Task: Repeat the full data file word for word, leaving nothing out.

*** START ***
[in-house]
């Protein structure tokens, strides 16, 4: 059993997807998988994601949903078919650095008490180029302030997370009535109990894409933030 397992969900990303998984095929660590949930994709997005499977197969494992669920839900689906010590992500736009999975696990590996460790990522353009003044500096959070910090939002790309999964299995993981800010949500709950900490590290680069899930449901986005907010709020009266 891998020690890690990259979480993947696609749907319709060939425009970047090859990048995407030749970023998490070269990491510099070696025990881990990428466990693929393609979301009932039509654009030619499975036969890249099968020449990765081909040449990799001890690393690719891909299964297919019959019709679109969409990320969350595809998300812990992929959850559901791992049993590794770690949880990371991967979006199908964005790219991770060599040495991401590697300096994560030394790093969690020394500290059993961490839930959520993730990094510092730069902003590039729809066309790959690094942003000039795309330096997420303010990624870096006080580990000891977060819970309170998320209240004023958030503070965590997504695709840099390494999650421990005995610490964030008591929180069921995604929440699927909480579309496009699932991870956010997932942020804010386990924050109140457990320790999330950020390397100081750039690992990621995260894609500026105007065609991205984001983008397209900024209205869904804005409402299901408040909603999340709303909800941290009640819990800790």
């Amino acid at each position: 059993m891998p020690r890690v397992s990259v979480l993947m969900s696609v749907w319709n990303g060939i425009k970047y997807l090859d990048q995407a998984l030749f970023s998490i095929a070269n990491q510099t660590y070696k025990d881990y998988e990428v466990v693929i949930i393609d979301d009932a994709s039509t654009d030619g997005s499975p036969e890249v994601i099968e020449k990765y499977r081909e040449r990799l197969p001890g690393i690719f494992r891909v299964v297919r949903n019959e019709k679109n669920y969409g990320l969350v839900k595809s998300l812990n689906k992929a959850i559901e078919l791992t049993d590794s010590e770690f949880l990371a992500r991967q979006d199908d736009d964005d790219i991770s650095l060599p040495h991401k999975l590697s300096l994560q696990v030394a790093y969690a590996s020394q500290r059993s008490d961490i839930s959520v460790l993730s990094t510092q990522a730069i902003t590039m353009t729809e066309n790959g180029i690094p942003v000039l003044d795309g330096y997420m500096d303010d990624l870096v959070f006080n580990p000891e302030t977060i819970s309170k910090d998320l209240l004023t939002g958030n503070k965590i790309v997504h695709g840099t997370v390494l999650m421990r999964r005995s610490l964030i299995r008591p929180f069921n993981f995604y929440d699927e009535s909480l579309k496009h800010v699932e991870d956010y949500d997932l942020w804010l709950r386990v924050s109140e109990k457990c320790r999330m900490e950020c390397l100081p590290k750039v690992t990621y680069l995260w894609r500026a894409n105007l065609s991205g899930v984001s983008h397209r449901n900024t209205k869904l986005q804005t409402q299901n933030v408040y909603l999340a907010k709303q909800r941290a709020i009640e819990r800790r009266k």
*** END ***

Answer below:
[in-house]
């Protein structure tokens, strides 16, 4: 059993997807998988994601949903078919650095008490180029302030997370009535109990894409933030 397992969900990303998984095929660590949930994709997005499977197969494992669920839900689906010590992500736009999975696990590996460790990522353009003044500096959070910090939002790309999964299995993981800010949500709950900490590290680069899930449901986005907010709020009266 891998020690890690990259979480993947696609749907319709060939425009970047090859990048995407030749970023998490070269990491510099070696025990881990990428466990693929393609979301009932039509654009030619499975036969890249099968020449990765081909040449990799001890690393690719891909299964297919019959019709679109969409990320969350595809998300812990992929959850559901791992049993590794770690949880990371991967979006199908964005790219991770060599040495991401590697300096994560030394790093969690020394500290059993961490839930959520993730990094510092730069902003590039729809066309790959690094942003000039795309330096997420303010990624870096006080580990000891977060819970309170998320209240004023958030503070965590997504695709840099390494999650421990005995610490964030008591929180069921995604929440699927909480579309496009699932991870956010997932942020804010386990924050109140457990320790999330950020390397100081750039690992990621995260894609500026105007065609991205984001983008397209900024209205869904804005409402299901408040909603999340709303909800941290009640819990800790």
């Amino acid at each position: 059993m891998p020690r890690v397992s990259v979480l993947m969900s696609v749907w319709n990303g060939i425009k970047y997807l090859d990048q995407a998984l030749f970023s998490i095929a070269n990491q510099t660590y070696k025990d881990y998988e990428v466990v693929i949930i393609d979301d009932a994709s039509t654009d030619g997005s499975p036969e890249v994601i099968e020449k990765y499977r081909e040449r990799l197969p001890g690393i690719f494992r891909v299964v297919r949903n019959e019709k679109n669920y969409g990320l969350v839900k595809s998300l812990n689906k992929a959850i559901e078919l791992t049993d590794s010590e770690f949880l990371a992500r991967q979006d199908d736009d964005d790219i991770s650095l060599p040495h991401k999975l590697s300096l994560q696990v030394a790093y969690a590996s020394q500290r059993s008490d961490i839930s959520v460790l993730s990094t510092q990522a730069i902003t590039m353009t729809e066309n790959g180029i690094p942003v000039l003044d795309g330096y997420m500096d303010d990624l870096v959070f006080n580990p000891e302030t977060i819970s309170k910090d998320l209240l004023t939002g958030n503070k965590i790309v997504h695709g840099t997370v390494l999650m421990r999964r005995s610490l964030i299995r008591p929180f069921n993981f995604y929440d699927e009535s909480l579309k496009h800010v699932e991870d956010y949500d997932l942020w804010l709950r386990v924050s109140e109990k457990c320790r999330m900490e950020c390397l100081p590290k750039v690992t990621y680069l995260w894609r500026a894409n105007l065609s991205g899930v984001s983008h397209r449901n900024t209205k869904l986005q804005t409402q299901n933030v408040y909603l999340a907010k709303q909800r941290a709020i009640e819990r800790r009266k």